On December 3, 1973, a second amended complaint was filed, naming as defendants Burke as president of Local, Cullnan as president of Grand Lodge, and Gleason as president of ILA. The pending motions to quash were continued several times to March 28, 1974. Neither Burke nor Cullnan was ever served with reference to the second amended complaint. On February 11, 1974, ILA filed a memorandum in support of its motion to quash. On April 26, 1974, counsel for defendants appeared and counsel for plaintiffs did not; the trial court granted the motion to quash service "as to certain defendants." On May 20, 1974, plaintiffs moved to vacate the order quashing service "as to certain defendants." On that same date, the trial court denied plaintiffs' motion to vacate the order quashing service of summons "on defendant William Gleason."

Subsequently, on July 26, 1974, defendants moved, pursuant to Supreme Court Rule 103(b), to dismiss for plaintiffs' lack of reasonable diligence in serving defendants and plaintiffs asked leave to file a third amended complaint, naming as defendants Burke as president of Local, Jerry Williams as president of Grand Lodge, and Gleason as president of ILA. The trial court on that same day granted defendants' motion to dismiss for lack of diligence and denied plaintiffs' motion to file a third amended complaint.

On August 22, 1974, plaintiffs appealed from the judgment entered July 26, 1974, in favor of Burke as president of Local and in favor of Williams as president of Grand Lodge, from the judgment entered on April 26, 1974, in favor of Gleason as president of ILA, and from the order of May 20, 1974, denying plaintiffs' motion to vacate the order of April 26, 1974. Plaintiffs also appealed from the order of July 26, 1974, denying them leave to file a third amended complaint.

Plaintiffs contend that the trial court abused its discretion in granting defendants' motion to dismiss for failure to exercise reasonable diligence in obtaining service on defendants. Supreme Court Rule 103(b) (Ill. Rev. Stat. 1973, ch. 110A, par. 103(b)).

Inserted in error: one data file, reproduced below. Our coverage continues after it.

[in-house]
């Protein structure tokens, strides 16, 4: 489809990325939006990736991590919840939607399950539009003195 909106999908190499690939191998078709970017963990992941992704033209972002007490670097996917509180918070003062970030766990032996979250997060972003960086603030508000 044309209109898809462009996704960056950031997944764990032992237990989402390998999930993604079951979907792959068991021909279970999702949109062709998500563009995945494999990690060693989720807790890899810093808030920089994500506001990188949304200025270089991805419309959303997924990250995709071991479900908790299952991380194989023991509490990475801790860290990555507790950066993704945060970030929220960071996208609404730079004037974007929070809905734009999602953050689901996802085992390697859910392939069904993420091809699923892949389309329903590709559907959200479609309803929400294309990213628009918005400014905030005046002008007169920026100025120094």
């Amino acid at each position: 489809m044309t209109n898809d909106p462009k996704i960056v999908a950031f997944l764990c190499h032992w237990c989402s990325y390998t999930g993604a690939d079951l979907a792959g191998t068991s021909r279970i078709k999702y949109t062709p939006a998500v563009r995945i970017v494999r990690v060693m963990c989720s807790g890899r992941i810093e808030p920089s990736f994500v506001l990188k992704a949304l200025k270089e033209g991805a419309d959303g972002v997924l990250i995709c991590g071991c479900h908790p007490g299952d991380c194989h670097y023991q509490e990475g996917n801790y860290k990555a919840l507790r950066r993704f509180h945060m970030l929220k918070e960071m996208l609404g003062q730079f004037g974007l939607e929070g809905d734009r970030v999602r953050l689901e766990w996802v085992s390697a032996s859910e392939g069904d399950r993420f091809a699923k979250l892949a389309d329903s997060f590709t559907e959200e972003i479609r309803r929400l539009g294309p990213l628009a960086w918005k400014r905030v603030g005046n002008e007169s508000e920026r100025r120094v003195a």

• 1 Under Rule 103(b) the burden of showing reasonable diligence is on the plaintiff. (Martin v. Lozada (1974), 23 Ill. App.3d 8, 318 N.E.2d 334.) The standard for determining reasonable diligence is objective. (Phifer v. Hayes (1974), 20 Ill. App.3d 635, 314 N.E.2d 473.) Factors to be considered are (1) the time sequence, (2) the activities of plaintiff, (3) plaintiff's knowledge of defendant's location, (4) the ease with which defendant's whereabouts could have been ascertained, (5) defendant's knowledge of the pendency of the action, (6) the special circumstances affecting plaintiff's efforts, and (7) actual service on defendant. Alsobrook v. Cote (1971), 133 Ill. App.2d 261, 273 N.E.2d 270; Felton v. Coyle (1965), 66 Ill. App.2d 4, 214 N.E.2d 359.

In Phifer v. Hayes (1974), 20 Ill. App.3d 635, 314 N.E.2d 473, a dismissal was upheld because the service was more than five years after suit had been filed. In Pisciotto v. National Heater Co. (1974), 21 Ill. App.3d 73, 315 N.E.2d 121, service 17 months after the filing of a complaint was held to be a lack of reasonable diligence.

As to Grand Lodge, the record shows that during the entire pendency of this suit plaintiffs have not obtained service on Grand Lodge. In the five years that plaintiffs sosght to make Grand Lodge a defendant, only two attempts were made to serve Cullnan as president, the last one on March 22, 1969. It was only when plaintiffs sought to file a third amended complaint in 1974 that Cullnan's successor as president was sought to be made a party. This was five years after Cullnan's death. The record shows no explanation for this delay.